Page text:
Detail of a marginal illumination of a bear-scribe writing on a scroll, from the Bohun Psalter and Hours, England, second half of the 14th century, Egerton MS 3277, f. 13v.
There are a number of bears to be found elsewhere in the Bohun Psalter and Hours, but this one does not seem to be directly related to the text nearby. This bear stands holding a quill and working on a scroll. Behind the bear is a goose, in the act of literally goosing the bear. The first word on this bear’s scroll is ‘screbere’ which is conveniently split so that the second word is bere – of course a reference to the creature itself. But the rest of the text is not so immediately apparent: following ‘screbere’ is some indecipherable scribbling, and then the names ‘mar / tinet’ and ‘robi / net’, and on the back is ‘pi / erz’. So these are the names Martin, Robert and Piers – presumably the names of three scribes who worked on this very manuscript.
But what might seem like a self-reference is more complicated, because this image was created not by the scribes but by an artist whose name does not survive. Perhaps he was poking fun at those with whom he worked closely to produce such a well-integrated manuscript? Perhaps this is a partial explanation for the disrespectful goose? A larger question is for whom this sort of humour was intended. 

Detail of a marginal illumination of a bear-scribe writing on a scroll, from the Bohun Psalter and Hours, England, second half of the 14th century, Egerton MS 3277, f. 13v.

There are a number of bears to be found elsewhere in the Bohun Psalter and Hours, but this one does not seem to be directly related to the text nearby. This bear stands holding a quill and working on a scroll. Behind the bear is a goose, in the act of literally goosing the bear. The first word on this bear’s scroll is ‘screbere’ which is conveniently split so that the second word is bere – of course a reference to the creature itself. But the rest of the text is not so immediately apparent: following ‘screbere’ is some indecipherable scribbling, and then the names ‘mar / tinet’ and ‘robi / net’, and on the back is ‘pi / erz’. So these are the names Martin, Robert and Piers – presumably the names of three scribes who worked on this very manuscript.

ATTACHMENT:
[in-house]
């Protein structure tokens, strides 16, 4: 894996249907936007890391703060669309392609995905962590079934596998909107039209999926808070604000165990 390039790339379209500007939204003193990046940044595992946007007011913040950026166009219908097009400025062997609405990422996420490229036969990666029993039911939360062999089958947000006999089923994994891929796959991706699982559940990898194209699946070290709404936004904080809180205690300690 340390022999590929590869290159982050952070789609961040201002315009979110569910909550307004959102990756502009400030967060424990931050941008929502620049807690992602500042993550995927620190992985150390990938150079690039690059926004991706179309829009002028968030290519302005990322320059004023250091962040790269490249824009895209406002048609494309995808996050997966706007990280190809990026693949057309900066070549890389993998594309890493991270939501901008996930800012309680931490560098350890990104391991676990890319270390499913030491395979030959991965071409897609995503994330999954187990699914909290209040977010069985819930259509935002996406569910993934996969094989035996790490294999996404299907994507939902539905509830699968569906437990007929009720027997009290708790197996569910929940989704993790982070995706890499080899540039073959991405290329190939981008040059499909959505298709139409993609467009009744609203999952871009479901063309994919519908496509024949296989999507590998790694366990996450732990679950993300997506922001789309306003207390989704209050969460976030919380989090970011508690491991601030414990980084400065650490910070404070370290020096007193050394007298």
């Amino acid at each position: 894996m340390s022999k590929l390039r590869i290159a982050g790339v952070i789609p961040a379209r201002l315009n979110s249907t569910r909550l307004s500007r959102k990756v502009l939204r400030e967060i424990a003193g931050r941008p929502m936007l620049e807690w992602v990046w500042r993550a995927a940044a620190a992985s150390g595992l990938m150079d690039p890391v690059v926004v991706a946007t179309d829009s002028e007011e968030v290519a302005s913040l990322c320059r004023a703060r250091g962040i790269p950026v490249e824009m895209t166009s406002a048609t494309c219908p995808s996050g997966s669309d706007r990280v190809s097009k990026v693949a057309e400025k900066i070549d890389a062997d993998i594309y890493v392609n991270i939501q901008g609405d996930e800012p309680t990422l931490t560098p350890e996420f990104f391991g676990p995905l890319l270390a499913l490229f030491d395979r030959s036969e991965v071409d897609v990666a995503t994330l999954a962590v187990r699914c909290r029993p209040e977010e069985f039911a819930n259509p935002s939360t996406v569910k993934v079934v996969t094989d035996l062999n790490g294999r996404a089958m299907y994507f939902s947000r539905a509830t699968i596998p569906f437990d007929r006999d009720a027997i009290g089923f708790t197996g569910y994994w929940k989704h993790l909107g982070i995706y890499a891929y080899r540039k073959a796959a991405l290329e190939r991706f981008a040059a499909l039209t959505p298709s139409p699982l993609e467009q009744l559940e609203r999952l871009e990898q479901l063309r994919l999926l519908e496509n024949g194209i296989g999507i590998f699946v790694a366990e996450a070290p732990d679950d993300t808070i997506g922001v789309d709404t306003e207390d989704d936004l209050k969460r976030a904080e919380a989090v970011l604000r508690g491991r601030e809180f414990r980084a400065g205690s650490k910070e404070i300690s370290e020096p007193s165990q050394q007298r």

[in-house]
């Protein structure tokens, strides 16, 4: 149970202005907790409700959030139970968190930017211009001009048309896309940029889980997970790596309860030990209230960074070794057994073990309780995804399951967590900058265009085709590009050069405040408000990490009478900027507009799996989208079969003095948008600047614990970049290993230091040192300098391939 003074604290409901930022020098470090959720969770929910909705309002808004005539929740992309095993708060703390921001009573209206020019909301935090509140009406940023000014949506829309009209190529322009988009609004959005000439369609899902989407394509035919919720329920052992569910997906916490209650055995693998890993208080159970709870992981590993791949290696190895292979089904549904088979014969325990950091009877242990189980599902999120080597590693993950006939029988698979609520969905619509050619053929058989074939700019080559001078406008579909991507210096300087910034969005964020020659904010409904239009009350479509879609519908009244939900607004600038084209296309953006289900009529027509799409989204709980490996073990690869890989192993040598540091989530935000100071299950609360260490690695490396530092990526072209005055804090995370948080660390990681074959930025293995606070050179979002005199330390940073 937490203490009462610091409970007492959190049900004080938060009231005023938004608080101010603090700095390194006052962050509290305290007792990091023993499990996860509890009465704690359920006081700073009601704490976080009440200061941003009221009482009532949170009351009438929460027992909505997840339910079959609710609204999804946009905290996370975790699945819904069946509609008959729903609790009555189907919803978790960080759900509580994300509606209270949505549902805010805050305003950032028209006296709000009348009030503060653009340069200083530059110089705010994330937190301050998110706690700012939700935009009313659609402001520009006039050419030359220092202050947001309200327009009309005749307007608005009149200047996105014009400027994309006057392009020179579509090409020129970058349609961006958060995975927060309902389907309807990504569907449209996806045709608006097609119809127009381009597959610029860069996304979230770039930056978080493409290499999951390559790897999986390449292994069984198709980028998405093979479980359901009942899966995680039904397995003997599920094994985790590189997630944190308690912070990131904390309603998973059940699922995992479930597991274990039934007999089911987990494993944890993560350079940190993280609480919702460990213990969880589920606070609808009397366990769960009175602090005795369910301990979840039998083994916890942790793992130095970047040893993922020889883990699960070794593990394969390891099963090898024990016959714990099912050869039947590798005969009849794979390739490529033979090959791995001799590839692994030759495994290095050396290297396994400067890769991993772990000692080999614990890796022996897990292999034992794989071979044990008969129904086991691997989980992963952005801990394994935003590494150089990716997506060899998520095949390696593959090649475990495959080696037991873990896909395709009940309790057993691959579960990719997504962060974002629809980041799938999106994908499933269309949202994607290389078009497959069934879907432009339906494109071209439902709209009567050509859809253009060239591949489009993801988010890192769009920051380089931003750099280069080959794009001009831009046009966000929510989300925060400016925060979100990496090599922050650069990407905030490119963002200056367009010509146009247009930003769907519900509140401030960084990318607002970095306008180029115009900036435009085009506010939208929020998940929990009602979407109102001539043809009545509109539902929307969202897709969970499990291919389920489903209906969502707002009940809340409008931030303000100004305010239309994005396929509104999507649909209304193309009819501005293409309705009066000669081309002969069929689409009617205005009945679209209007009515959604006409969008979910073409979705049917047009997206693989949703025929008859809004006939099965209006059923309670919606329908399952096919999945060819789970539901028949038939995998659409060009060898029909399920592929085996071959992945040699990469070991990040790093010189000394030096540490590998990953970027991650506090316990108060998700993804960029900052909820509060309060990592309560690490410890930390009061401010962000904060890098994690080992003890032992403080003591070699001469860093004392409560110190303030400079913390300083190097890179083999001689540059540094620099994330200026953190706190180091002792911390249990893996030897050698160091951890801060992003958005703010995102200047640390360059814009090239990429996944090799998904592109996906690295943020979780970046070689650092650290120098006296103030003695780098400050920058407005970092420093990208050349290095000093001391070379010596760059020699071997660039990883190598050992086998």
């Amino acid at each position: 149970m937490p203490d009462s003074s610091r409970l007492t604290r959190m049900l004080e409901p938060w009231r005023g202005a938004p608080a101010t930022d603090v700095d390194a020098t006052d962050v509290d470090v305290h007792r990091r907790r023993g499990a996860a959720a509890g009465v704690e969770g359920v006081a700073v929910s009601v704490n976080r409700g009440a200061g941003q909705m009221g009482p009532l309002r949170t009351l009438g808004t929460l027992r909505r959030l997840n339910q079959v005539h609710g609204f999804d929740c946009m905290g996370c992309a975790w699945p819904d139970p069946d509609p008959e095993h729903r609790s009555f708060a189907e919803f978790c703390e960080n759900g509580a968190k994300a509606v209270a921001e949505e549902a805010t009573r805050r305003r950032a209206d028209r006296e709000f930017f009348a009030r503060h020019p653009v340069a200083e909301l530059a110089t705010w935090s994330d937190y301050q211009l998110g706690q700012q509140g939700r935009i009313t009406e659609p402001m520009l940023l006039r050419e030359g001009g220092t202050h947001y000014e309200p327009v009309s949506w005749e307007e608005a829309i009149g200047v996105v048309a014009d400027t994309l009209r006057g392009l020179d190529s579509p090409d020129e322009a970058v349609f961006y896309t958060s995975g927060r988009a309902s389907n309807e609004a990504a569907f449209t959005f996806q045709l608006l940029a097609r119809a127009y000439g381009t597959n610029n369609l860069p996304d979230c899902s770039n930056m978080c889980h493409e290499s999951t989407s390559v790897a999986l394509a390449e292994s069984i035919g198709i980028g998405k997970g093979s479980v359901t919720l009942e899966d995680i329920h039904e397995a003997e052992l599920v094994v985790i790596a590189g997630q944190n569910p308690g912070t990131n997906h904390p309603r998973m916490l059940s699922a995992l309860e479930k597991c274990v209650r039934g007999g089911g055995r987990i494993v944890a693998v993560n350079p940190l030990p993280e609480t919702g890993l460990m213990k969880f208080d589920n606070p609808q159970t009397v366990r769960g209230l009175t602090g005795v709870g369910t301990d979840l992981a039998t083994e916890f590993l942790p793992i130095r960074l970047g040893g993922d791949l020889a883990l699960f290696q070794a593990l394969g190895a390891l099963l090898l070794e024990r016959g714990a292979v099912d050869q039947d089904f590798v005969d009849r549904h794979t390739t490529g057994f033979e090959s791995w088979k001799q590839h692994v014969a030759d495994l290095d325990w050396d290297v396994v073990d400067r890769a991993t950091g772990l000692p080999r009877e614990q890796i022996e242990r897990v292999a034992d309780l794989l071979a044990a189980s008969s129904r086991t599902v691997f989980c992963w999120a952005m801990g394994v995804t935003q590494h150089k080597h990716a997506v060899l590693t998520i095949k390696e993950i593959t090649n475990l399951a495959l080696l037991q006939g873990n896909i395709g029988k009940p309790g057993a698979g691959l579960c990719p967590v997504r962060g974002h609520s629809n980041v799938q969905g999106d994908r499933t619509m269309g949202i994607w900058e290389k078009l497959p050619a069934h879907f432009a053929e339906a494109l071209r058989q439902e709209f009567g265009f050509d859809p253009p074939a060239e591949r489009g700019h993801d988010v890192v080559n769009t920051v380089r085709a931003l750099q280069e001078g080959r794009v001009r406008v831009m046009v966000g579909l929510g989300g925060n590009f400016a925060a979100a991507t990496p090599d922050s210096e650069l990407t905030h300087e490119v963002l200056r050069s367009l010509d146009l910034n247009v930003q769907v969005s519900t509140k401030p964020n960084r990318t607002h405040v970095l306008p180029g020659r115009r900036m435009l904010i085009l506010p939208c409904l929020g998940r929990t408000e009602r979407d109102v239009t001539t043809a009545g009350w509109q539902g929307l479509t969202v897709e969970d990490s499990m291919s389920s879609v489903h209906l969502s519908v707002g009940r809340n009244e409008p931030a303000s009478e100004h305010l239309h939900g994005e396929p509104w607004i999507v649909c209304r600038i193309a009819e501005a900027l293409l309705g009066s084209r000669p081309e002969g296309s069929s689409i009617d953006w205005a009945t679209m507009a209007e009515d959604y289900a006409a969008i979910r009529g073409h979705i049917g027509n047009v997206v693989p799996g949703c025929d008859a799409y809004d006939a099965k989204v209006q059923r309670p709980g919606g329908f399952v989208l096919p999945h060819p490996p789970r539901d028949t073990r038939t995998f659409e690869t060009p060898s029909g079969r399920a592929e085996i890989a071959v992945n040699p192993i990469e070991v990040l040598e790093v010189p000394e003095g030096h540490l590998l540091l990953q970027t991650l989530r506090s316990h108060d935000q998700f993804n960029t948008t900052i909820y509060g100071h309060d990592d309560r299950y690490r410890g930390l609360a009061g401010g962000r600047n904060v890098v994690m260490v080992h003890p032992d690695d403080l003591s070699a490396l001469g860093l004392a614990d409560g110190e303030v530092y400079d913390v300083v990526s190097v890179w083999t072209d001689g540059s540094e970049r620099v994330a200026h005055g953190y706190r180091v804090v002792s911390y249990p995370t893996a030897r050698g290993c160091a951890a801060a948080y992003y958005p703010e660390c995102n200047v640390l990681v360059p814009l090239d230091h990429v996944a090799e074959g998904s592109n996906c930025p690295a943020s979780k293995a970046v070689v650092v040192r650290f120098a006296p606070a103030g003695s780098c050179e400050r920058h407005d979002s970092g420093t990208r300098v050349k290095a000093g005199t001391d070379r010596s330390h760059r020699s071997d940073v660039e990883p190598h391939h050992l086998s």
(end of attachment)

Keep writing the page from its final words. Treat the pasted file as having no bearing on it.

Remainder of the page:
But what might seem like a self-reference is more complicated, because this image was created not by the scribes but by an artist whose name does not survive. Perhaps he was poking fun at those with whom he worked closely to produce such a well-integrated manuscript? Perhaps this is a partial explanation for the disrespectful goose? A larger question is for whom this sort of humour was intended.